Academic, technical and vocational education and training are the greatest tools that we can give our young people. In order to increase our economic growth, we need to make sure that our students are successfully completing their education. We must look at job training programs to prepare our youth for work.

 

Although reports show the Inland Empire communities are experiencing a small growth trend economically, one thing that stands out to people in your district are the empty buildings. Where once we had a business, it is gone and we lack the ability to sell new businesses to fill existing spots. This makes the economic rebound of our area hard to see. What are your thoughts on this and is there a solution?

 

I’m currently evaluating the issue of blighted buildings that depreciate our district’s cities economic property values. As it stands, there’s no legislation that supports cities in forcing property owners, who personally allow a building to become blighted, to comply with current building standards. There’s a need for legislative and administrative solutions. It is my desire to  establish a special select committee to address the issue of blighted city buildings.

 

READER QUESTIONS:

 

Trisha Vincent, small business owner:

Under new legislation directed by President Obama, is there any way to justify or stop skyrocketing health care premiums before the legislation takes effect?

 

We can help stabilize health care premiums by covering the uninsured. Californians who cannot afford health insurance or lose their coverage due to a job loss, are usually forced to access our health care system at the hospital emergency room. This is a costly practice. By ensuring that Californians have access to affordable health care through Covered California insurance exchange and the expanded Medi-Cal program, we can reduce the high use of emergency room services and help curb health care premiums costs.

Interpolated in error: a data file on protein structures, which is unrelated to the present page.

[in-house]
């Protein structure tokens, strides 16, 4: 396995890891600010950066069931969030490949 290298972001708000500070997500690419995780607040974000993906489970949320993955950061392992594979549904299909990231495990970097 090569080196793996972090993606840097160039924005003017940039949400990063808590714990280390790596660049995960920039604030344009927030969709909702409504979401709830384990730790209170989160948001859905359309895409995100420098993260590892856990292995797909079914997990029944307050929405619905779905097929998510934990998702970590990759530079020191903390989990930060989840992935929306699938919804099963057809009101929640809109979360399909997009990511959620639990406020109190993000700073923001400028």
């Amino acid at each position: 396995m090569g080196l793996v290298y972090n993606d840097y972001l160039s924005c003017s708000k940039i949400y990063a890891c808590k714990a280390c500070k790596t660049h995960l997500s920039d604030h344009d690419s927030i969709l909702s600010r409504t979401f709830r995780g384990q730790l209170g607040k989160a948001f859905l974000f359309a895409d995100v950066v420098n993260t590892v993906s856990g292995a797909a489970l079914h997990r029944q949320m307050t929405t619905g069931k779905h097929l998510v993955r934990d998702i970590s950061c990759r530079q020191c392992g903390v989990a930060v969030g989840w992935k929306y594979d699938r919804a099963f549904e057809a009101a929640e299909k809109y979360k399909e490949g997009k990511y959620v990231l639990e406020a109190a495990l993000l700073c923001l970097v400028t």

Jorge Acosta, general construction worker:

I have a young family, what can be done to make sure the Rialto area remains a safe place to live? How can we help you, help us support our local police?

 

Local residents can help support their local police by personally engaging their community’s safety. Community activities such as neighborhood watches and community meetings are necessary to help neighbors look out for one another. Keeping your neighborhood safe could mean asking for a street light on a particular corner or speed bumps on busy residential streets, therefore it is important that you and your neighbors communicate regularly with each other and with your elected officials about your safety needs.  It’s also important to establish a good working relationship with your local police department so that residents feel comfortable reporting crimes and coming forward when they witness a crime.

 

Rick York, school teacher:

Not every child is going to go to college and those that do are finding it hard to find spaces in our UC system. What can you do to help support our Regional Occupation Program (ROP) and Adult Studies classes?

 

Funding for our state’s Regional Occupational Programs and adult education programs have been subject to categorical program flexibility, which means our local school districts can spend the money that was once specifically set aside for these programs for any purpose. I will work with the leaders in our local districts to help ensure that these programs remain a priority and receive the funding they need to continue their work. I will also work with my colleagues in the Legislature to improve our state’s education funding system and make sure that our curriculum prepares students for both college and career.